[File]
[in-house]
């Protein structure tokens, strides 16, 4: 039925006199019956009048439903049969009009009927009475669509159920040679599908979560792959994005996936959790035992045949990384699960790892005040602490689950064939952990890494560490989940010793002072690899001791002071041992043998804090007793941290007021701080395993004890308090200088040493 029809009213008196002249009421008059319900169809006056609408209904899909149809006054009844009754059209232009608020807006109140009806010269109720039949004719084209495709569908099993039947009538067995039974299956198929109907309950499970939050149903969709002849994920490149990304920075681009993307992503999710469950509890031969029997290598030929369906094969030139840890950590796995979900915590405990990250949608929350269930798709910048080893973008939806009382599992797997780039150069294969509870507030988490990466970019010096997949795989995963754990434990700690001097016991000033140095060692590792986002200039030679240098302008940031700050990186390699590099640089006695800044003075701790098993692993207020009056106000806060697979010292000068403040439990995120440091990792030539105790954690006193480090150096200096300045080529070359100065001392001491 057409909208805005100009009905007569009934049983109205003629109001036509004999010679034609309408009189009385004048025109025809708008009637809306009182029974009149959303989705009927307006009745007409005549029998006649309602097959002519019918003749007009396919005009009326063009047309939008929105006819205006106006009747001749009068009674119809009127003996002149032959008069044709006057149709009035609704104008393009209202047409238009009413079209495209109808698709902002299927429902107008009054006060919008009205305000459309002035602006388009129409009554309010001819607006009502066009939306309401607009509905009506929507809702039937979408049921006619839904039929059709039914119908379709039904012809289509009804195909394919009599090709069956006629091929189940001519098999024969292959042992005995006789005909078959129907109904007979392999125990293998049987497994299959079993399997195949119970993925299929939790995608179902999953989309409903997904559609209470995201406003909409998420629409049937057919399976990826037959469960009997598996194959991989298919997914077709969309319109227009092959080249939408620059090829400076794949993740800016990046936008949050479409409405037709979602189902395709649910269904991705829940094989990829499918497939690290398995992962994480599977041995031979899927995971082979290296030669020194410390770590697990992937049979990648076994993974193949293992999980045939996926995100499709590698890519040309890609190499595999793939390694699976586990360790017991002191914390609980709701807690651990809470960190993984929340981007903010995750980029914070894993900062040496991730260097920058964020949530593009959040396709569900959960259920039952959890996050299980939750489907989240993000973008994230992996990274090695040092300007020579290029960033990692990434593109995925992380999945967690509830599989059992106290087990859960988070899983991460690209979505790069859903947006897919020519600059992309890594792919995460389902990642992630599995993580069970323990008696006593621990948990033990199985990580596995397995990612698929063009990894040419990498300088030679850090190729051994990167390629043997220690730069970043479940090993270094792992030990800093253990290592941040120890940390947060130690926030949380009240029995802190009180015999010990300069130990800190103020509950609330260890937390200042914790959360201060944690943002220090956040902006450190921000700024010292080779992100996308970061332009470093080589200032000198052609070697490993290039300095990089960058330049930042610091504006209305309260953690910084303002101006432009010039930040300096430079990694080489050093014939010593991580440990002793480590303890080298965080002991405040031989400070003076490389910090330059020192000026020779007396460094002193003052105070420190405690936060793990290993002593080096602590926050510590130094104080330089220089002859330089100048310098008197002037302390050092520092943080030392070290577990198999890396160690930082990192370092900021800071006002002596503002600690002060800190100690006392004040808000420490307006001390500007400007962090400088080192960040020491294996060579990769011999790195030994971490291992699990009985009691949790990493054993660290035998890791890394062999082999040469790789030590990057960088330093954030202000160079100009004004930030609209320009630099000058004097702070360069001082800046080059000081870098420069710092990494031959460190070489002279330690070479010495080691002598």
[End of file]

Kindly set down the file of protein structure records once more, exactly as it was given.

[in-house]
């Protein structure tokens, strides 16, 4: 039925006199019956009048439903049969009009009927009475669509159920040679599908979560792959994005996936959790035992045949990384699960790892005040602490689950064939952990890494560490989940010793002072690899001791002071041992043998804090007793941290007021701080395993004890308090200088040493 029809009213008196002249009421008059319900169809006056609408209904899909149809006054009844009754059209232009608020807006109140009806010269109720039949004719084209495709569908099993039947009538067995039974299956198929109907309950499970939050149903969709002849994920490149990304920075681009993307992503999710469950509890031969029997290598030929369906094969030139840890950590796995979900915590405990990250949608929350269930798709910048080893973008939806009382599992797997780039150069294969509870507030988490990466970019010096997949795989995963754990434990700690001097016991000033140095060692590792986002200039030679240098302008940031700050990186390699590099640089006695800044003075701790098993692993207020009056106000806060697979010292000068403040439990995120440091990792030539105790954690006193480090150096200096300045080529070359100065001392001491 057409909208805005100009009905007569009934049983109205003629109001036509004999010679034609309408009189009385004048025109025809708008009637809306009182029974009149959303989705009927307006009745007409005549029998006649309602097959002519019918003749007009396919005009009326063009047309939008929105006819205006106006009747001749009068009674119809009127003996002149032959008069044709006057149709009035609704104008393009209202047409238009009413079209495209109808698709902002299927429902107008009054006060919008009205305000459309002035602006388009129409009554309010001819607006009502066009939306309401607009509905009506929507809702039937979408049921006619839904039929059709039914119908379709039904012809289509009804195909394919009599090709069956006629091929189940001519098999024969292959042992005995006789005909078959129907109904007979392999125990293998049987497994299959079993399997195949119970993925299929939790995608179902999953989309409903997904559609209470995201406003909409998420629409049937057919399976990826037959469960009997598996194959991989298919997914077709969309319109227009092959080249939408620059090829400076794949993740800016990046936008949050479409409405037709979602189902395709649910269904991705829940094989990829499918497939690290398995992962994480599977041995031979899927995971082979290296030669020194410390770590697990992937049979990648076994993974193949293992999980045939996926995100499709590698890519040309890609190499595999793939390694699976586990360790017991002191914390609980709701807690651990809470960190993984929340981007903010995750980029914070894993900062040496991730260097920058964020949530593009959040396709569900959960259920039952959890996050299980939750489907989240993000973008994230992996990274090695040092300007020579290029960033990692990434593109995925992380999945967690509830599989059992106290087990859960988070899983991460690209979505790069859903947006897919020519600059992309890594792919995460389902990642992630599995993580069970323990008696006593621990948990033990199985990580596995397995990612698929063009990894040419990498300088030679850090190729051994990167390629043997220690730069970043479940090993270094792992030990800093253990290592941040120890940390947060130690926030949380009240029995802190009180015999010990300069130990800190103020509950609330260890937390200042914790959360201060944690943002220090956040902006450190921000700024010292080779992100996308970061332009470093080589200032000198052609070697490993290039300095990089960058330049930042610091504006209305309260953690910084303002101006432009010039930040300096430079990694080489050093014939010593991580440990002793480590303890080298965080002991405040031989400070003076490389910090330059020192000026020779007396460094002193003052105070420190405690936060793990290993002593080096602590926050510590130094104080330089220089002859330089100048310098008197002037302390050092520092943080030392070290577990198999890396160690930082990192370092900021800071006002002596503002600690002060800190100690006392004040808000420490307006001390500007400007962090400088080192960040020491294996060579990769011999790195030994971490291992699990009985009691949790990493054993660290035998890791890394062999082999040469790789030590990057960088330093954030202000160079100009004004930030609209320009630099000058004097702070360069001082800046080059000081870098420069710092990494031959460190070489002279330690070479010495080691002598």